Looking back, I realize I broke the code a number of times (late night talks in cars...and I do mean talks).  While there, I only realized that once and assumed it was okay because I knew I was doing no wrong or thinking the wrong way (I camped out in a guy's room at the UoU overnight rather than forcing him to drive me home because we were later than expected, in my view we were hanging out as friends and a teeny bit more, companionship not romance).  Unfortunately I later figured out the same probably could not be said for the guy I was with as he shortly thereafter asked me to marry him plus when dating my husband I clued into how arms around each other could be much more than just being friendly and comforting...boy, was I clueless back then thinking if I felt some way, the other person .I was interacting with would feel the same way or that I could predict how people would behave.  My mom didn't have a lot of dating experience besides a whirlwind romance with my dad (though she was engaged when she met my dad, so was he....love at first sight) and even less inclined to talk about the reasons why---if it even occurred to her---that talking in a car about psychology, art, physics, whatever with a guy late at night was not a safe thing to do ( she conveyed it wasn't smart, but never explained, so I brushed it off).  I am so grateful for sex education classes as dull as I thought they were.  I think Mom thought we would learn by osmosis as it was obvious Mom and Dad had a healthy sex life.  I wasn't interested in discussing their boyfriend experiences with roommates and basically I just had nonLDS friends' descriptions of sexual experimentation to go on (they liked to see if they could shock me, it was probably too abstract to me not dating till college and never romantically on my part till husband) and I never did stupid stuff by their standards, lol.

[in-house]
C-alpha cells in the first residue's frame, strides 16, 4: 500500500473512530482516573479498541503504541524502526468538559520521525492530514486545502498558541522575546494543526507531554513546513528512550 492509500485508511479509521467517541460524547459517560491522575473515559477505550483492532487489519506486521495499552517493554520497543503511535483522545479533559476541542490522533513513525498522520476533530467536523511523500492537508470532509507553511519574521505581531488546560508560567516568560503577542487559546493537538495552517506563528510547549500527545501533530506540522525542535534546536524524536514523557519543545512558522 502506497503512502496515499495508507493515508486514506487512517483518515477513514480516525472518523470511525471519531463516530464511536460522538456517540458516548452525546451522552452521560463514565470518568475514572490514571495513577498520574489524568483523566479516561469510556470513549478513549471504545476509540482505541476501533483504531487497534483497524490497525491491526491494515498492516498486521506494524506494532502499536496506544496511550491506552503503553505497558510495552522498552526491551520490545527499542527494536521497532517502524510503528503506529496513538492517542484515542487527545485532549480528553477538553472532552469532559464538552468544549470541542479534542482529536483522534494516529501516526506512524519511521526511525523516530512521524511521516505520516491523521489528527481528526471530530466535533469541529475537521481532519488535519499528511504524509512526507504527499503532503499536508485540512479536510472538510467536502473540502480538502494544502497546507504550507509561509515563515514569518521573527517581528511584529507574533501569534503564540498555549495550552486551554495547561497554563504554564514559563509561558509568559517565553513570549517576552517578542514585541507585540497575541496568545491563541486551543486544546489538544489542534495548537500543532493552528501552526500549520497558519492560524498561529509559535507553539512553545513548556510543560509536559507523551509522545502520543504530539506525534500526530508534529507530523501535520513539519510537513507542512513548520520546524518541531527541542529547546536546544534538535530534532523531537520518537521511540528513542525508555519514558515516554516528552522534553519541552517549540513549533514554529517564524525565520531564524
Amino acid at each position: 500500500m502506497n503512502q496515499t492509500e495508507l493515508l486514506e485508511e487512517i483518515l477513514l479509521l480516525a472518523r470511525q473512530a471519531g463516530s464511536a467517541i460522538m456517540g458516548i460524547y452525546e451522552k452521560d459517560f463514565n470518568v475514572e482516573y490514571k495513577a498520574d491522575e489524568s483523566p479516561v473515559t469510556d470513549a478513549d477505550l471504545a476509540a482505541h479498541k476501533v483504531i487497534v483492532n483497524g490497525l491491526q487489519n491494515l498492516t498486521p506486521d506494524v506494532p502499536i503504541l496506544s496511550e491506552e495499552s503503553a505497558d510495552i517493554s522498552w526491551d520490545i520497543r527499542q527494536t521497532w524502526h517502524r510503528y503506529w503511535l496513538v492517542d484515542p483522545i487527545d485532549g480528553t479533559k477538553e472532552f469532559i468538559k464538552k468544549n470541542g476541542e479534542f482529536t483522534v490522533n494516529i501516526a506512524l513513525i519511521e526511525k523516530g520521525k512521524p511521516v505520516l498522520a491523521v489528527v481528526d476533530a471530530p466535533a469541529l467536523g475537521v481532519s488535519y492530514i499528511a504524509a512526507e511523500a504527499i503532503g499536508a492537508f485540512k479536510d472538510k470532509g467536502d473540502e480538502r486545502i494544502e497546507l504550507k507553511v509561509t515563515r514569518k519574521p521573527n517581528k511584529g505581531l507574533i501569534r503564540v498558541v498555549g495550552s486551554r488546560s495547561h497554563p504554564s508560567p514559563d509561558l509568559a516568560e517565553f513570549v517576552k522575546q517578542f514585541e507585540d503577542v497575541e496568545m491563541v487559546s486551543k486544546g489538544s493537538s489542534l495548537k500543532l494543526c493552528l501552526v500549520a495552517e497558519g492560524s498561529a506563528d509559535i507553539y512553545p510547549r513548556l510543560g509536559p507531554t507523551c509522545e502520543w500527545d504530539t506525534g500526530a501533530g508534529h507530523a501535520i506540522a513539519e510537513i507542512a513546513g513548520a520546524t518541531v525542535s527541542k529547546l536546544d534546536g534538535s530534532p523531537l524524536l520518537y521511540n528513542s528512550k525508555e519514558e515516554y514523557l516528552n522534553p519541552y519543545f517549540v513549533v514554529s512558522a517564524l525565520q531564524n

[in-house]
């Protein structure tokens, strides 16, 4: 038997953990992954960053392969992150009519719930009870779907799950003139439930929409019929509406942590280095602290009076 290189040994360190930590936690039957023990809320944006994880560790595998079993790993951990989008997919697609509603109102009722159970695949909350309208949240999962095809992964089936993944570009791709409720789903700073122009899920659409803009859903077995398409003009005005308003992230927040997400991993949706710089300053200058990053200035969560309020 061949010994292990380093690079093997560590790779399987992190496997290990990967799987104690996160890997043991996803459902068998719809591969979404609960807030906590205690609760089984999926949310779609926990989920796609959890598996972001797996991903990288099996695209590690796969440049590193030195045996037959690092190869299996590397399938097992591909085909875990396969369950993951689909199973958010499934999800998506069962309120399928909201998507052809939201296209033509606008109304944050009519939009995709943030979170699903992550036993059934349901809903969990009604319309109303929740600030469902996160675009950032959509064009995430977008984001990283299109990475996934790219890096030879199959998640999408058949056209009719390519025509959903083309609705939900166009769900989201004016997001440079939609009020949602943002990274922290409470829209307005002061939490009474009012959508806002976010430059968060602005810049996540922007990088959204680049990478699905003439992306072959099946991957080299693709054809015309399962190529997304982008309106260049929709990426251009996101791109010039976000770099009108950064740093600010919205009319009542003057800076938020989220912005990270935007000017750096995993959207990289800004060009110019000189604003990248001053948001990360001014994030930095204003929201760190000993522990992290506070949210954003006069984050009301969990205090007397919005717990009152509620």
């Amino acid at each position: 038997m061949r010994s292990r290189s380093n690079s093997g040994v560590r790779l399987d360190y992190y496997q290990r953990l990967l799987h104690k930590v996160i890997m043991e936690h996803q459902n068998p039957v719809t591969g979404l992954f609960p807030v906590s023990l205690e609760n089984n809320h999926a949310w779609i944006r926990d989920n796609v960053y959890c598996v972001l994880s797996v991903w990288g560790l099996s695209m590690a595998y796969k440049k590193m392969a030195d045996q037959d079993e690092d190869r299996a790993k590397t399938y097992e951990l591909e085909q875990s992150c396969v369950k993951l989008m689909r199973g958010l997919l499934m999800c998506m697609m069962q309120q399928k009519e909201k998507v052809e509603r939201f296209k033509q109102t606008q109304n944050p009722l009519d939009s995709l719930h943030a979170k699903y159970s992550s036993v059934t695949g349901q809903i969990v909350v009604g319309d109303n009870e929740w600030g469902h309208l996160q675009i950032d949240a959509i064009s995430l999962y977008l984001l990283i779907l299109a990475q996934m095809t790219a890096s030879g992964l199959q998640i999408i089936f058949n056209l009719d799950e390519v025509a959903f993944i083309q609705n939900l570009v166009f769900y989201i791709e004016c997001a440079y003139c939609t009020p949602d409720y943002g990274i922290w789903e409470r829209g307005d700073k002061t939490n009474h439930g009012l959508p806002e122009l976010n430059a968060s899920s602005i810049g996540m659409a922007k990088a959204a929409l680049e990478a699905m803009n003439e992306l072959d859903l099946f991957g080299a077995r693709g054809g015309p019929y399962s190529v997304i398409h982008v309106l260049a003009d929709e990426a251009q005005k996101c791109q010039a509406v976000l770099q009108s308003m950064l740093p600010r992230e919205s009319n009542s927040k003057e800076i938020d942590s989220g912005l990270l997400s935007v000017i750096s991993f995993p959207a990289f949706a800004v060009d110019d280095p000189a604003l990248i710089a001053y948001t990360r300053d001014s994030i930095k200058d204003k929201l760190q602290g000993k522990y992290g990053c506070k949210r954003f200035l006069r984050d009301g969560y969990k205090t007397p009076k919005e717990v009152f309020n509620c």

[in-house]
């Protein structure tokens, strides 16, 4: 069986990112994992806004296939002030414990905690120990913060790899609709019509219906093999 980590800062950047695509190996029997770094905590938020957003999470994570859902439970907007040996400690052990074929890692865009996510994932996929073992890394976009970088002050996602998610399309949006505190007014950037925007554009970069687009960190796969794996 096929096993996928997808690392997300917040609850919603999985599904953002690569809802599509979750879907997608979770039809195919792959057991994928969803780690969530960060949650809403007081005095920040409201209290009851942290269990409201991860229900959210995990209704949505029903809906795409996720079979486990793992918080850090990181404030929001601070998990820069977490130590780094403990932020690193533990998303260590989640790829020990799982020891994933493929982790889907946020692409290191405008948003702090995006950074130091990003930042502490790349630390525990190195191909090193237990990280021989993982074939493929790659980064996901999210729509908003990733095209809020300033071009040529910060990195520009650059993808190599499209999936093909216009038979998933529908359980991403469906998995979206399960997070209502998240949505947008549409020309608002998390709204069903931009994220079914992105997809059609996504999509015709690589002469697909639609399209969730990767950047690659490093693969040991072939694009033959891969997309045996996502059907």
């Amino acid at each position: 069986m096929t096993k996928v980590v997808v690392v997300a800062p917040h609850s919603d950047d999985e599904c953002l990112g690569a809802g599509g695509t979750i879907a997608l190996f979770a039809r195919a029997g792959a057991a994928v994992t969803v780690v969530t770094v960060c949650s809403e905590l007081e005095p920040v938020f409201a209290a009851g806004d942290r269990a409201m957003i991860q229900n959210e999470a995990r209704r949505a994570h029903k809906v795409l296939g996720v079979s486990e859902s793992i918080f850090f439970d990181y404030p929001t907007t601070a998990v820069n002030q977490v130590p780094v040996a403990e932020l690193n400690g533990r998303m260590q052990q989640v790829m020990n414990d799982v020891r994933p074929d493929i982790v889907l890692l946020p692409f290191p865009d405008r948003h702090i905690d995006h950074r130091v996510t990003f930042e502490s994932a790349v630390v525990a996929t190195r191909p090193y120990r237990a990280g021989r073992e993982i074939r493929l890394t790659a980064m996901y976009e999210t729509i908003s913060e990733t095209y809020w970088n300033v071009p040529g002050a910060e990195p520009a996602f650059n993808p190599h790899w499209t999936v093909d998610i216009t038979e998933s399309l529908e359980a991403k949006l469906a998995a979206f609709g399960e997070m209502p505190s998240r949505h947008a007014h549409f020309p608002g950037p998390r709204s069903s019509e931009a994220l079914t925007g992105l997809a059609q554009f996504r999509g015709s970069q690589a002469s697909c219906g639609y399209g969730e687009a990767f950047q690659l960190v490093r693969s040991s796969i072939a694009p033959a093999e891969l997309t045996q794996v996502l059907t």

I doubt I was great with my son as he wasn't a talker, I did make a big point of not knowing how the other was feeling if he didn't ask and never put someone in an uncomfortable position because of not asking ahead of time.  With my daughter's anxieties, she doesn't even have friends offline she talks with (she has a good friend online), so haven't had The Conversation yet (and if it ever occurs, we will probably be cracking up the whole time because she likely knows more than me by now given she has a much more liberal view of life in those terms than I do...she is not a believer and uses "common sense" to determine appropriate morality in an abstract way, me pointing out research doesn't always support "common sense"---test driving to ensure sexual compatibility does not lead to longer lasting marriage for one--- is more or less ignored, she respects living the Word of Wisdom because she is in our house and has no problem with that, she wants us to feel like home is a refuge as much as it is for her).